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ERA Passes

Dozens of women in sashes scrambled up the stairs and into an elevator Wednesday at the Virginia State Capitol. 

Jeanne Repetto was visiting Richmond from Gainesville, Florida. 

“The biggest thing on bucket list is to pass ERA.”

They were trying to get a good seat in the House gallery, where a resolution to ratify the Equal Rights Amendment was up for a vote.

Gender Equality advocates have waited nearly a century to add the ERA to the U.S. Constitution.  

That’s  too long to wait for equality, said Jeannette Potter.  

“A lady told me there’s patience and there’s doormat. And I think we’re past the doormat stage at this point.” 

Trish Wallace was wearing the Virginia state flag as a cape. It depicts the state motto of Virginia. Sic Semper Tyrannis. Thus always to tyrants. It’s a nod, she says, to past Republican efforts to block the measure. 

“The leadership in the House last year would not allow it to reach a floor vote. And so we felt like that was a very tyrannical maneuver to deny the democratic process.”

Conservative groups like the Family Foundation say the ERA will lead to taxpayer-funded abortions and integrated prisons and sports teams.  

Democrats took control of the state house In November, all but guaranteeing Virginia would pass the ERA. The vote in the House of Delegates would be overseen by the state’s first female and Jewish speaker of the House, Eileen Filler Corn.  

“Ayes 59, Nayes, 41, abstention zero. For the women of Virginia and the women of America, the resolution has finally passed. (Cheers)


The measure was later passed in the Senate by a vote of 28 to 12. In the end, 11 Republicans voted to ratify the ERA in Virginia.  

Groups rallied outside to celebrate.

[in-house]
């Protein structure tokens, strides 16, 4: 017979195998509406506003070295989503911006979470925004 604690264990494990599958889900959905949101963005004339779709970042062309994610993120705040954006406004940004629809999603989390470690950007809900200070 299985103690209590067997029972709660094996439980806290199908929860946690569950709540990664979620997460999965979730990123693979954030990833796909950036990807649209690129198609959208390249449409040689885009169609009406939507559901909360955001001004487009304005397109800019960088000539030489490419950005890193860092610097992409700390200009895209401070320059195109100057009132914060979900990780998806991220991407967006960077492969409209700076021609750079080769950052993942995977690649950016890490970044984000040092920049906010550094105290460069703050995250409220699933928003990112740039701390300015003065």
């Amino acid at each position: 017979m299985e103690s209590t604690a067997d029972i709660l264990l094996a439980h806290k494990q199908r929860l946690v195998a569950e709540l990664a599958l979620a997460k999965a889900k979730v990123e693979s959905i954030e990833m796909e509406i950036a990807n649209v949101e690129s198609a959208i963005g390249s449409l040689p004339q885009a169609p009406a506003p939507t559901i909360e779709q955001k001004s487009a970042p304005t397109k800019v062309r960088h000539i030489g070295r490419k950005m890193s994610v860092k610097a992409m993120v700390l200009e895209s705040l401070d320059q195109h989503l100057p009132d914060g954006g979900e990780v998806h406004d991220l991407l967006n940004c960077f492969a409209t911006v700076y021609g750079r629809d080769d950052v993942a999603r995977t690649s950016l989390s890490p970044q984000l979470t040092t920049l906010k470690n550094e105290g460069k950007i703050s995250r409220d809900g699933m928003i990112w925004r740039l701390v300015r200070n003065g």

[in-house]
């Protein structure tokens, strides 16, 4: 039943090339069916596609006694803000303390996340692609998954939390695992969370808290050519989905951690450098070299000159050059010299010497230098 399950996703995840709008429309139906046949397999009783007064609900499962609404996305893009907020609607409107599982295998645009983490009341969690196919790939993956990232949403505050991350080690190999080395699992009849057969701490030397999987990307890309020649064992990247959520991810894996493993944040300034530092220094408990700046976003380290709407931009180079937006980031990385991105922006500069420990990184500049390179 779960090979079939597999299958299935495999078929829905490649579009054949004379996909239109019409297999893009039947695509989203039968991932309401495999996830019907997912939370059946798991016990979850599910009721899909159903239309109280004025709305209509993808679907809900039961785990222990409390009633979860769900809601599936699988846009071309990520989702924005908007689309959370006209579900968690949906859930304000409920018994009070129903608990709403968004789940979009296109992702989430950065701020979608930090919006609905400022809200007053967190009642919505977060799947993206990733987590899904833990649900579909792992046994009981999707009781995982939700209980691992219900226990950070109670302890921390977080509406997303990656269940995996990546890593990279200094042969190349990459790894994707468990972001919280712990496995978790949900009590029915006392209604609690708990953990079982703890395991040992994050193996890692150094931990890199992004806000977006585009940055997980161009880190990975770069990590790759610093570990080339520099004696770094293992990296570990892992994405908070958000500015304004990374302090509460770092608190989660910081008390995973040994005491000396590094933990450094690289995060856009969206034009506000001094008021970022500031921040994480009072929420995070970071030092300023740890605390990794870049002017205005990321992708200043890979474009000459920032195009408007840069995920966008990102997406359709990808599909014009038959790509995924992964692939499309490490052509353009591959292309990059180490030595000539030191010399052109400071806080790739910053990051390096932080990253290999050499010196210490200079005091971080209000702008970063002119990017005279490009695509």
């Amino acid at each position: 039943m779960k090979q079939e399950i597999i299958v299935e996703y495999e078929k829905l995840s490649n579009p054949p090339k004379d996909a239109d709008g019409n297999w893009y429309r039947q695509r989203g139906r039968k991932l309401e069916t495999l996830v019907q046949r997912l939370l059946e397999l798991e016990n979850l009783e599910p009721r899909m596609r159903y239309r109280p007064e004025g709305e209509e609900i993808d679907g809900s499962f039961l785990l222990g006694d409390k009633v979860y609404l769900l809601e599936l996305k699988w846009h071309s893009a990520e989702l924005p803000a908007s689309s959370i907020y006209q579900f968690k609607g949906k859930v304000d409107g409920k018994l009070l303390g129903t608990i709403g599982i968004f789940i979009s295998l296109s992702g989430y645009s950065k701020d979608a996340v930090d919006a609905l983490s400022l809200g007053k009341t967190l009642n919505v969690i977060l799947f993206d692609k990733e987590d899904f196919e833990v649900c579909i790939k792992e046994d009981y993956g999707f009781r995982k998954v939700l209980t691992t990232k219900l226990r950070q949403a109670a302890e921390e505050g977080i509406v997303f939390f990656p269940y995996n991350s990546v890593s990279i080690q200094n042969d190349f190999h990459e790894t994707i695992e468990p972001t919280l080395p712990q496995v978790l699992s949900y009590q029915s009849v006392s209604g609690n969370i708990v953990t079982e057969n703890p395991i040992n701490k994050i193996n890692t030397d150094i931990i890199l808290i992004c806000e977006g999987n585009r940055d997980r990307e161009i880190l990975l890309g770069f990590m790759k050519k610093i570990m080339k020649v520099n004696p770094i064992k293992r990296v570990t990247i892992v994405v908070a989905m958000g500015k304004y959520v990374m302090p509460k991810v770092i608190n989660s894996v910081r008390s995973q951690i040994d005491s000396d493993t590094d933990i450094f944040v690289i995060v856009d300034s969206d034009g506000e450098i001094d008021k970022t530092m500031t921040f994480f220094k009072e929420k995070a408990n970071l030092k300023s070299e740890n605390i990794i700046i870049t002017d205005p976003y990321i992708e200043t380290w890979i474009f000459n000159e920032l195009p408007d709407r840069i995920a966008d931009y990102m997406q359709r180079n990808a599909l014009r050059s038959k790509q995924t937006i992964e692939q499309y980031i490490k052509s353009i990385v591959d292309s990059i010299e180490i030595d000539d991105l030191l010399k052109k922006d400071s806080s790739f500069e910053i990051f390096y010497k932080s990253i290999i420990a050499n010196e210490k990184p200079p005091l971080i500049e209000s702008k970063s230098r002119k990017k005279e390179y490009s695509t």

“Final state! Final state! Final state is 38!”

The House and Senate will take one more procedural vote on the ERA, as soon as today. And then it will be sent to the U.S. archivist. But whether it will be added to the Constitution is a fight that’s far from over. 

“This is really the beginning.”

Tara Casey is law professor at the University of Richmond. She says long legal battles are up ahead. 

The Justice Department released an opinion last week that said Congress has to restart the ratification process because the deadline lapsed in 1979 and it’s no longer pending before the states. 

But Casey says Congress already moved the deadline once before. 

“There’s a really strong argument to be made that Congress reserved for itself the ability to extend or eliminate the deadline.”

Attorneys General in Louisiana, Alabama and South Dakota recently filed a lawsuit to block the ERA from taking that final step. But the group Equal Means Equal* filed a countersuit last week. 

Virginia Congresswoman Abigail Spanberger co-sponsored legislation to remove the expiration date. It passed the U.S. House Judiciary Committee in November. 

Spanberger said in a previous statement, quote “there’s no time limit on equality”. 

Whittney Evans is VPM News’ features editor.
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